Iraqis denounce British plans to send them home

  • World
  • Friday, 26 Aug 2005

By Gideon Long

LONDON (Reuters) - Failed Iraqi asylum seekers accused the British government of recklessness on Friday for threatening to send them back to their homeland despite its admission that the country is dangerous. 

Around 40 Iraqis gathered outside the Home Office in London to protest against the government's decision to toughen its policy on deporting people to Iraq. There have been similar demonstrations in other British cities this week. 

A member of the International Federation of Iraqi Refugees demonstrates against the forced deportation of asylum seekers back to Iraq, which they claim remains unsafe, outside the Home Office in London, August 26, 2005. (REUTERS/Stephen Hird)

Because of the violence in Iraq, the government has allowed Iraqis to stay in Britain even after their asylum applications have failed. It has also given them limited state benefits. 

But London now says it is safe for failed Iraqi asylum seekers from the Kurdish-controlled northern part of the country to return, and plans to fly them back soon. 

Iraqi refugee support groups say hundreds of Iraqis have been detained in recent weeks for deportation and that the government plans to deport more than 7,000 Iraqis. 

A Home Office spokeswoman described those figures as "way out" and said 38 Iraqis had been detained in preparation for removal. She declined to say when they would be sent back. 

Iraqis protesting outside the Home Office said they feared persecution if they were sent back to Iraq. 

Farhad Salam, a 34-year-old failed asylum seeker from the northeastern city of Sulaimaniya, said he was tortured in an Iraqi jail in 1999 because of his political beliefs and feared the same thing would happen if he were deported. 

"I would die a long slow death in Iraq," he told Reuters. 


More than 20,000 Iraqis have applied for asylum in Britain during the past three years. The vast majority have had their applications rejected but have been allowed to stay because of the precarious situation in their homeland.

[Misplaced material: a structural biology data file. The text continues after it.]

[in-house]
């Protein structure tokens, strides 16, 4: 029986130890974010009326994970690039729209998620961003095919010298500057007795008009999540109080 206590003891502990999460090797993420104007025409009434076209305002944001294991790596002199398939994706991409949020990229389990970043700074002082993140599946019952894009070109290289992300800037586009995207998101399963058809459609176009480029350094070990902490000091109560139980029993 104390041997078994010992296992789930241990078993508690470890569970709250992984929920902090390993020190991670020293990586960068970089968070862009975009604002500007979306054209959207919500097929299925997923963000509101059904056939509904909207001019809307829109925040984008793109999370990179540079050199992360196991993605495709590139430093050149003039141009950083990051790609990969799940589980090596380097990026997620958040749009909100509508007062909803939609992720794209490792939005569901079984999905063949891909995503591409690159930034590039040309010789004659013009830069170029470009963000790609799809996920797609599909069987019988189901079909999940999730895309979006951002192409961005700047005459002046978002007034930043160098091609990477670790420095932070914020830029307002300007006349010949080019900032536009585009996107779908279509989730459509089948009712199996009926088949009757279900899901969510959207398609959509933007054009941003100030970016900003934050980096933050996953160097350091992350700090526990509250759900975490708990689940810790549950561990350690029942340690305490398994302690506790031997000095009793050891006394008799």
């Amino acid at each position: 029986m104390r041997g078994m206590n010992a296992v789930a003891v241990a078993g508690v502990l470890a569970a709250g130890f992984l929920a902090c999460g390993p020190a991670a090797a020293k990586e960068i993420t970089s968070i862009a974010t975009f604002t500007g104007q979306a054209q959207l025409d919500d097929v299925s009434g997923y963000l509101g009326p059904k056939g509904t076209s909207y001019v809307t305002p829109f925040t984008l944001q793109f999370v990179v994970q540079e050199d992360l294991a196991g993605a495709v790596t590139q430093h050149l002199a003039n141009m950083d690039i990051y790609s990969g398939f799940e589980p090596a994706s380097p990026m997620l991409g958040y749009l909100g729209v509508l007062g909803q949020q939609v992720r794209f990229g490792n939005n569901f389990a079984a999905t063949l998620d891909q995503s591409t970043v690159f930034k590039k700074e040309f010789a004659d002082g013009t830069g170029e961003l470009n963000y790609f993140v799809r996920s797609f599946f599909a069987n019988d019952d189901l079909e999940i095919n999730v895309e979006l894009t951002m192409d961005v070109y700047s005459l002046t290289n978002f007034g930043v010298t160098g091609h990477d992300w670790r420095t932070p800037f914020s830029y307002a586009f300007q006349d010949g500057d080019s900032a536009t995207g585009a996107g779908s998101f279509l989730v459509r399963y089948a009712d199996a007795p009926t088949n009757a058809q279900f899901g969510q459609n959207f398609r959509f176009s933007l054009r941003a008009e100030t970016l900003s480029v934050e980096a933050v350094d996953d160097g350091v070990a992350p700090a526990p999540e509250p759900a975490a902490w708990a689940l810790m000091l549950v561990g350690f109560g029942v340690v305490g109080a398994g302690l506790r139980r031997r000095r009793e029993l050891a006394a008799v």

The northern provinces of Iraq are widely perceived to be much safer than Baghdad and central Iraq, where the insurgency against the U.S. occupation is raging. 

But the Foreign Office advises against all travel to Baghdad and the surrounding area and "all but essential travel" to the rest of Iraq, including the north. 

"The security situation is dangerous," it says. 

The United Nations' refugee agency, the office of the UNHCR, says Iraq remains "extremely unstable and dangerous" and adds that "no part of Iraq can be considered safe". 

It says it is worried about Britain's change of policy, although it accepts that some Iraqis could be safely sent back to the Kurdish-controlled north if they have "strong community links and some form of support in those areas". 

The UNHCR's spokesman in London, Peter Kessler, said the agency was concerned Britain's plan might set a precedent for countries such as Germany and Turkey, with much larger Iraqi populations, to follow suit. 

"There are hundreds of thousands of Iraqi refugees and asylum seekers across the world and we're worried that they too could be forced to return," he said. 

Sandy Buchan, chief executive of Refugee Action, a charity which works with refugees in Britain, slammed the decision. 

"Anyone can see that the situation in Iraq is far from safe," he said. "We know from experience that forcing people back before the situation is safe does not work." 

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